For some, like sophomore quarterback Michael Scarnecchia, the prep means playing the popular FIFA soccer video game. For some, it’s scrolling their cell phones while SportsCenter plays on a large television. For two, improbably, it’s zoning out in front of big screen playing the sitcom “Two and a Half Men.”

Throughout the morning, the team is mostly under the eye of strength and conditioning coach Jeff Dillman and equipment manager Chris Matlock. While Muschamp is meeting with the parents of players and recruits and the assistant coaches are fretting over their final plans, Dillman and Matlock are making sure each player is dressed and stretched and headed to the field at the proper time.

“Get your mind right,” Dillman says often and loudly.

Dillman says everything loudly. There may be reserved strength coaches in the Ivy League, but in the SEC it’s a job for uber-extroverts. Despite being known for his fiery sideline demeanor, Muschamp is the picture of calm throughout Saturday. He never raises his voice with the team, although this may be another thing that is different in the spring than in the fall.

The last word the players here before they leave the locker room for the game is from Muschamp: “First impressions are huge. Let’s go make a hell of an impression.” As the players leave the locker room, they walk under a sign that reads “Leave No Doubt.”

Once the game begins, most of the heavy lifting has been done by the staff. Roper’s play calls come in quickly and he expects the same pace from his players, constantly urging them to line up faster, snap the ball faster, see the play develop faster, throw the ball faster, etc.

“What happened for you not the throw the dig?” he asked after quarterback Brandon McIlwain’s first series ended without a first down.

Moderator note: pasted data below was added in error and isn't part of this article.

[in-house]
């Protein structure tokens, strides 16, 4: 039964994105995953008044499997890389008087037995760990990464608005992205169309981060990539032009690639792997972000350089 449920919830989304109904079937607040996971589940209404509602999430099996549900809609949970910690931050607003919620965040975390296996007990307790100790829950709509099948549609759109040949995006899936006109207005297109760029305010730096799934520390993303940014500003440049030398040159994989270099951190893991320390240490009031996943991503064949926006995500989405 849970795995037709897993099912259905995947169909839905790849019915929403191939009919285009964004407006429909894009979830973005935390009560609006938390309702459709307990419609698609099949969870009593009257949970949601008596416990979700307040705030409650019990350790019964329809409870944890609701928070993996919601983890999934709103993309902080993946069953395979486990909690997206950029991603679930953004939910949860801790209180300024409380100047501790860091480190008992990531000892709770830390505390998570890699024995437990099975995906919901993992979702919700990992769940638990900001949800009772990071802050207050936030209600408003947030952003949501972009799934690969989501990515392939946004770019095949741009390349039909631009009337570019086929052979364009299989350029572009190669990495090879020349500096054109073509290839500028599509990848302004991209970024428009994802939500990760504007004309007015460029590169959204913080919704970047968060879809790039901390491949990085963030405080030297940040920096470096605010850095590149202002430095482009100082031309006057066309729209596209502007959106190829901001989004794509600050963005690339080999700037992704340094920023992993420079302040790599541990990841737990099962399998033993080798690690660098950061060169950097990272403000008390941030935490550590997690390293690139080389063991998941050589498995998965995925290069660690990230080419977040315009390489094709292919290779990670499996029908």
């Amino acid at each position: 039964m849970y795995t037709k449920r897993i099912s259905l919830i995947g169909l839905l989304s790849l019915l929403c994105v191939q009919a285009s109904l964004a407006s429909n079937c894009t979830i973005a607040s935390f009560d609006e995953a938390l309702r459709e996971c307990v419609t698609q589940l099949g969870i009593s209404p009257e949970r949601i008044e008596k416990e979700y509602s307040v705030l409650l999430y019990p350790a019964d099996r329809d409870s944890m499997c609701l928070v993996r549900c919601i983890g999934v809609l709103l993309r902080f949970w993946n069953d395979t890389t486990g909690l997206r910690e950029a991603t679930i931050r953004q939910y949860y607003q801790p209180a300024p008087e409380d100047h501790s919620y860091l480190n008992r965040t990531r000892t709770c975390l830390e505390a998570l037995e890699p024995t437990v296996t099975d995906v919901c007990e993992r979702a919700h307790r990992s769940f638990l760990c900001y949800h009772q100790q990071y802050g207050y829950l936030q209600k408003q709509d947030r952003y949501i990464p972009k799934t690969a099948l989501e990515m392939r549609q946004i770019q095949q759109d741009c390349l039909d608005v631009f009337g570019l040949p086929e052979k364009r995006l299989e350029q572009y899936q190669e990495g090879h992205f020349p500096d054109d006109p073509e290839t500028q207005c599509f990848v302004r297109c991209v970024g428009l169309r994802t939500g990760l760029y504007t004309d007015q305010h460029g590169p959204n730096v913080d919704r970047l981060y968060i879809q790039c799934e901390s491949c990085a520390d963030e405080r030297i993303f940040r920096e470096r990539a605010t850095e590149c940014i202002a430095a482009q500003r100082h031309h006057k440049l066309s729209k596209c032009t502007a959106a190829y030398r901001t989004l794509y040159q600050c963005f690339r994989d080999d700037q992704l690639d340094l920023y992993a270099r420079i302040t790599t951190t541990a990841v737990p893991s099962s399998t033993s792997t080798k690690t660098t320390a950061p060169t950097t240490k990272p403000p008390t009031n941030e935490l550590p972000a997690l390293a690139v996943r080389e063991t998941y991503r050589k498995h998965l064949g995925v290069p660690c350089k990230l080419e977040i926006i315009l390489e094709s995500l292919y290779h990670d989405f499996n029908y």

By halftime, the staff frankly is ready for the game to be over. While the players file into the locker room, the entire coaching staff meets in a separate room to discuss their thoughts. Most of Roper’s thoughts are just hoping no one gets hurt, and Muschamp walks into the room with the same thing on his mind.

“Let’s get Deebo (Samuels) and David (Williams) out,” Muschamp says.

That’s an indication of how the staff currently ranks its offensive playmakers. Tight end Hayden Hurst might have been on the sit list, too, but he didn’t get much work in the first half, and tight ends coach Pat Washington asks for Hayden to get a few second half throws if possible.

Hurst gets the first pass of the second half, and the rest of the day passes quickly as the game clock continues to run. Muschamp gives the final speech of the day.

“I appreciate the way you guys have embraced what we’re doing,” he tells the team in the locker room. “We’re going to have a good football team.”

From there, he moves onto business such as the schedule for the next few days and the fact that every player will have an exit meeting to go over a personalized summer play.

“No issues tonight,” he urges. “No issues this offseason.”

And, at 2:12 p.m., the offseason begins.